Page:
John William Anstee, a member of the Potsgrove Anstees, was born in q4 1895 in Shepherds Bush to parents John Watts Anstee (a fellow Anstey Hero) and Sophia Russell. He grew up living in Notting Hill and by the 1911 Census he was living with his family at 119 Southam Street, Kensington, working as a printer.
Right at the outset of World War One, on 1 September 1914 in Marylebone, John volunteered for active service. On his Attestation Form he noted that he was a 19 year old labourer born in Shepherd’s Bush, confirming his parents as his next of kin. He was posted to first the 12th Battalion of the Kings Royal Rifle Corps as a Rifleman (Service Number: 411) and later the 9th Battalion, but on 13 January 1915 he was discharged “on medical grounds“. Returning to civilian life, John joined the National Union of Railwaymen on 24 April 1915 – he was by then working as a packer in Kensal Green.
Just over a year later, on 8 June 1916 in Kensington, and by now a platelayer for S. W. R. (South Western Railway?), John enlisted for active service again (as ‘John William Anstie’). This time he served as:
- A Sapper with the Royal Engineers (Service Number: 276966)
- A Sapper with the Lincolnshire Labour Corps, Royal Engineers (Service Number: 5623) and
- A Sapper with the Royal Engineers (Service Number: WR/200662)
In April 1917 he was in the 4th Labour Corps, thence transferred to the Royal Engineers in May 1917. In September 1917 he was transferred to ’10 MCR Company’ as a Sapper – throughout this time he had been stationed in England. Then, during a medical in February 1918, he was deemed “fit to be employed at his trade in France“.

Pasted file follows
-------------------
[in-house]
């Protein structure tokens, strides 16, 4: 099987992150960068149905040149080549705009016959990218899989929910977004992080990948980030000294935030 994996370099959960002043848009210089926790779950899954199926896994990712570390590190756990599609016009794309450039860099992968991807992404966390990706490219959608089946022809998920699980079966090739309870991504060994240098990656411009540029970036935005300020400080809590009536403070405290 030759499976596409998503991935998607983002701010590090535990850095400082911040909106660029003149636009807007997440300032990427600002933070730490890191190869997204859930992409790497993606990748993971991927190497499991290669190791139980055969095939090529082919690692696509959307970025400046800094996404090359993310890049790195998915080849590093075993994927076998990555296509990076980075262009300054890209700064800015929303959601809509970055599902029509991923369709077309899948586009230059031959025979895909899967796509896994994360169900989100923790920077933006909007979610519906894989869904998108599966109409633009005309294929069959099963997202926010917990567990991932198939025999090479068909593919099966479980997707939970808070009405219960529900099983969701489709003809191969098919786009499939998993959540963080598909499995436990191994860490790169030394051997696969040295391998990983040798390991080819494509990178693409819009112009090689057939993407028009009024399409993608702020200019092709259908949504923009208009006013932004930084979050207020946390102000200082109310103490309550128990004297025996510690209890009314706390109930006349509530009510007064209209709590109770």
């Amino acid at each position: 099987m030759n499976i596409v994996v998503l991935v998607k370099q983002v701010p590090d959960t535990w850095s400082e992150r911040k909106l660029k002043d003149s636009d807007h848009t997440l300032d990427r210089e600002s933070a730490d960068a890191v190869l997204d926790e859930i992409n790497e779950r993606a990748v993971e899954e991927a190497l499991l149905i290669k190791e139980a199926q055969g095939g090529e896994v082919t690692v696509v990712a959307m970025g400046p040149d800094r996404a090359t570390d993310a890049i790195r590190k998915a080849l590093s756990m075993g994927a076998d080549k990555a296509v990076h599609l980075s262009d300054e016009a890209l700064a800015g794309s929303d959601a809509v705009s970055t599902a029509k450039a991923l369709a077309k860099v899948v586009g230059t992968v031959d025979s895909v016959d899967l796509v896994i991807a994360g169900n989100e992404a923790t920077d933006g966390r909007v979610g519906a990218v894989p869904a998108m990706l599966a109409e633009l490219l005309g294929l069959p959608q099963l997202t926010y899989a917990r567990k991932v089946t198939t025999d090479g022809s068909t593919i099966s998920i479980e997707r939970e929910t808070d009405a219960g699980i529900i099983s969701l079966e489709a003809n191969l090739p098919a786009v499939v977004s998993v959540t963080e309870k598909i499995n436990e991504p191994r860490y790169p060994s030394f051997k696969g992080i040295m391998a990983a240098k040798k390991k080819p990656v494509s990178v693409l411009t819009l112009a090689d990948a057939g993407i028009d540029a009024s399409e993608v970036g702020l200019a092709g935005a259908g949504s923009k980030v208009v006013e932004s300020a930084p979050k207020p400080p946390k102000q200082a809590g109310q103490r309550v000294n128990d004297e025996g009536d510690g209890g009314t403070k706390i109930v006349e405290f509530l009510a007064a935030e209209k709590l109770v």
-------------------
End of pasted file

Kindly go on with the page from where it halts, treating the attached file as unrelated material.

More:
So in June 1918 John was transferred “from MCR Co R. E. to RCTD R. E.” as a Sapper at Longmoor and then on 18 October 1918 he “left to join the B. E. F. in Calais“, joining up with the 261st Railway Company of the Royal Engineers at the end of October 1918.
By 26 December 1918 he was “retained in UK while on leave for disposal” after serving for a couple of months in France – he was then transferred to Army Reserve for demobilisation on 5 February 1919.
For his services, John was awarded the Victory and British War medals – he was not wounded during his service.
Whilst on active service in England, John married Ellen Lasenby in Kensington in 1917 – they had sons John W. Anstee (b 1918, died an infant); Alfred J. Anstee (b 1920 Kensington); and Leonard G. Anstee (b 1933 Kensington). At some point during the war his wife was living at 7 Raymede Street, North Kensington – however by the time of John’s discharge in 1919 they were living at 12 Treverton Street, Kensington. At the time of the 1921 Census, John, Ellen and Alfred were still residing in Kensington.
John died in 1947, still living in Kensington.
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